March 11th, 2022
It was a long-haired donkey-jacketed council labourer from Yorkshire named Tex who introduced me to Michael Moorcock’s New Worlds magazine. It was that glorious summer of 1967 when, as someone once said, there was music in the cafes at night and revolution in the air. I had been staying briefly in a house in Bermondsey. It was most likely the only time I ever had anything close to what one could call a conversation with the taciturn Tex, this one lasting only long enough for him to hand me the magazine, mumble a sentence or two before going back to his thousand-piece jigsaw he and his girlfriend had been working on for as long as I’d staying there. In the weeks that followed it seemed like everyone I ran into was reading the magazine. And one or two were even writing for it. With Michael Moorcock, not yet the author of all those Jerry Cornelius novels and so much more, at its helm, the magazine set out to explore, not the cliché-ridden realms of outer space, but that murky world referred to at the time as inner space, and, in doing so, make speculative fiction a kind of road map directing readers to what might be possible in a world that was being turned upside down.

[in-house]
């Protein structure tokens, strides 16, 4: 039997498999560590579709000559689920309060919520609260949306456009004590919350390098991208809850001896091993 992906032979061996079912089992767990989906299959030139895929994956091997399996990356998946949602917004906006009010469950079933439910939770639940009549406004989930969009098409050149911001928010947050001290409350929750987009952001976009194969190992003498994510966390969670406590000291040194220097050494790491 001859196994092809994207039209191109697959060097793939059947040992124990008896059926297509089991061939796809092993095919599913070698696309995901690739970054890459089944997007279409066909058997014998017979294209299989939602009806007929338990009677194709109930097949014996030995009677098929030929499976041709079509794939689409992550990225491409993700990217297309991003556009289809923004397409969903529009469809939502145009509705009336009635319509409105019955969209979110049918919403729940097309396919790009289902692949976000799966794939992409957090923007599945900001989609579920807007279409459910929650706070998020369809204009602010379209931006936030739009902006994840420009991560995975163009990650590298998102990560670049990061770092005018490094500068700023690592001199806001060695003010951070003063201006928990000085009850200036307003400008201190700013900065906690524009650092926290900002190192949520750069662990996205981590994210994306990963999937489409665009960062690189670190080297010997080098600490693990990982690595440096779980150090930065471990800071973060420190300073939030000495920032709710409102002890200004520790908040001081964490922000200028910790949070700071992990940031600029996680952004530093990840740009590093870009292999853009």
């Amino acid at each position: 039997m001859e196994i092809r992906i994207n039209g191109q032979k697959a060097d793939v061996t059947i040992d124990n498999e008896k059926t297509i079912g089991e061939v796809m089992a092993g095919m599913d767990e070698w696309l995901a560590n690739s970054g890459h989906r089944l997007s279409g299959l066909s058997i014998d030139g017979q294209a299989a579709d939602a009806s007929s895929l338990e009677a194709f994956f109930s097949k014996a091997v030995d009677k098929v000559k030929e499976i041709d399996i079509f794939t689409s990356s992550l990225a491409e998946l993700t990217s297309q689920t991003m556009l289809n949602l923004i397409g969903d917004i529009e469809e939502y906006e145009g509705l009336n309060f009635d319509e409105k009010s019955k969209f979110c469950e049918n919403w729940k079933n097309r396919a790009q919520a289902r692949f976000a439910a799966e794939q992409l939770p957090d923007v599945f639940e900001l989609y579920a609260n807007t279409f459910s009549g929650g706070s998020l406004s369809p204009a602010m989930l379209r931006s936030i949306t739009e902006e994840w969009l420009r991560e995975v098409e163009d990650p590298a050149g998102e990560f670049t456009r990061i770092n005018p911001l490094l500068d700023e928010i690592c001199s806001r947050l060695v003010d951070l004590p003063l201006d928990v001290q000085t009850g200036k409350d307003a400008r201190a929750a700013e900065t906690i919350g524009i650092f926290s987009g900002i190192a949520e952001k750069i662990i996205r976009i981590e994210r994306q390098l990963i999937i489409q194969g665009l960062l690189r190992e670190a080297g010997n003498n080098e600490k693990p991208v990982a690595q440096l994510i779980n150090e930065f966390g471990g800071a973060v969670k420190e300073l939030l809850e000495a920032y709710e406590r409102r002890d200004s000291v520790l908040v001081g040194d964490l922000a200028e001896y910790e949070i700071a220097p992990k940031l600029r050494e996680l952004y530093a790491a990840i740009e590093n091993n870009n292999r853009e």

Moorcock had Roberts and Vinter to thank for purchasing the magazine in 1964. Soon Moorcock had what amounted to a free editorial reign. Within its cheaply printed pages readers could find stories by a cadre of these so-called New Wave writers, whether Tom Disch, Brian Aldiss, M. John Harrison, J.G. Ballard, D.M Thomas, or Moorcock himself. These writers were mostly young, neither baked in the cynicism of the genre nor aligned with its mainstream tendencies. Moreover, contributors were as likely to be influenced by Burroughs and Pynchon, as Sturgeon, Stapleton, PK Dick, Lieber or David Lindsay. As for those who read the magazine, they were sort who preferred perusing International Times and Tariq Ali’s Black Dwarf rather than the mainstream or traditional leftist press. Given New Worlds outsider status, it was inevitable that it would meet some resistance. One of its stories, Bug Jack Barron, by Norman Spinard, which appeared in a March 1968 New Worlds, so outraged those in certain quarters that it led to a ban on the magazine’s distribution stretching from Australia, New Zealand and South Africa to WH Smiths in the UK, not to mention a debate in the British Parliament regarding the misuse of Arts Council funding, which had been, to a large degree, subsidising the magazine.